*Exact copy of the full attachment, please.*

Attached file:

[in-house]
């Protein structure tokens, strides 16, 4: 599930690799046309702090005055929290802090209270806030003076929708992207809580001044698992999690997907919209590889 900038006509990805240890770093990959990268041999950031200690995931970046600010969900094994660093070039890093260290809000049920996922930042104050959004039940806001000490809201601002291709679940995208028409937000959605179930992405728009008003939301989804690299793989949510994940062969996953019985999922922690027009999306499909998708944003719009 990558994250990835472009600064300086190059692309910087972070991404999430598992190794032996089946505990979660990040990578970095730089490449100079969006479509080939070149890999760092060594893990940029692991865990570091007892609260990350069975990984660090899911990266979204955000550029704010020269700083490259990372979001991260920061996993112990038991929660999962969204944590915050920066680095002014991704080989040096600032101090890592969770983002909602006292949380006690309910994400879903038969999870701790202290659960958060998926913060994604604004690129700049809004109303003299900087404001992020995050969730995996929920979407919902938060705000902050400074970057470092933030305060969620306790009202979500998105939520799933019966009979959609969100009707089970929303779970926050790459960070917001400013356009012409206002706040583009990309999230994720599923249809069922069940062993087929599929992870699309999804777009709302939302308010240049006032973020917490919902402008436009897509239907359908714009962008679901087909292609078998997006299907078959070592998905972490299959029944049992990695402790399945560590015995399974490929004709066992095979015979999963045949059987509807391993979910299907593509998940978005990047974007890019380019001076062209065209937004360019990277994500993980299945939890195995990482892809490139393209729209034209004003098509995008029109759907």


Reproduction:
[in-house]
């Protein structure tokens, strides 16, 4: 599930690799046309702090005055929290802090209270806030003076929708992207809580001044698992999690997907919209590889 900038006509990805240890770093990959990268041999950031200690995931970046600010969900094994660093070039890093260290809000049920996922930042104050959004039940806001000490809201601002291709679940995208028409937000959605179930992405728009008003939301989804690299793989949510994940062969996953019985999922922690027009999306499909998708944003719009 990558994250990835472009600064300086190059692309910087972070991404999430598992190794032996089946505990979660990040990578970095730089490449100079969006479509080939070149890999760092060594893990940029692991865990570091007892609260990350069975990984660090899911990266979204955000550029704010020269700083490259990372979001991260920061996993112990038991929660999962969204944590915050920066680095002014991704080989040096600032101090890592969770983002909602006292949380006690309910994400879903038969999870701790202290659960958060998926913060994604604004690129700049809004109303003299900087404001992020995050969730995996929920979407919902938060705000902050400074970057470092933030305060969620306790009202979500998105939520799933019966009979959609969100009707089970929303779970926050790459960070917001400013356009012409206002706040583009990309999230994720599923249809069922069940062993087929599929992870699309999804777009709302939302308010240049006032973020917490919902402008436009897509239907359908714009962008679901087909292609078998997006299907078959070592998905972490299959029944049992990695402790399945560590015995399974490929004709066992095979015979999963045949059987509807391993979910299907593509998940978005990047974007890019380019001076062209065209937004360019990277994500993980299945939890195995990482892809490139393209729209034209004003098509995008029109759907």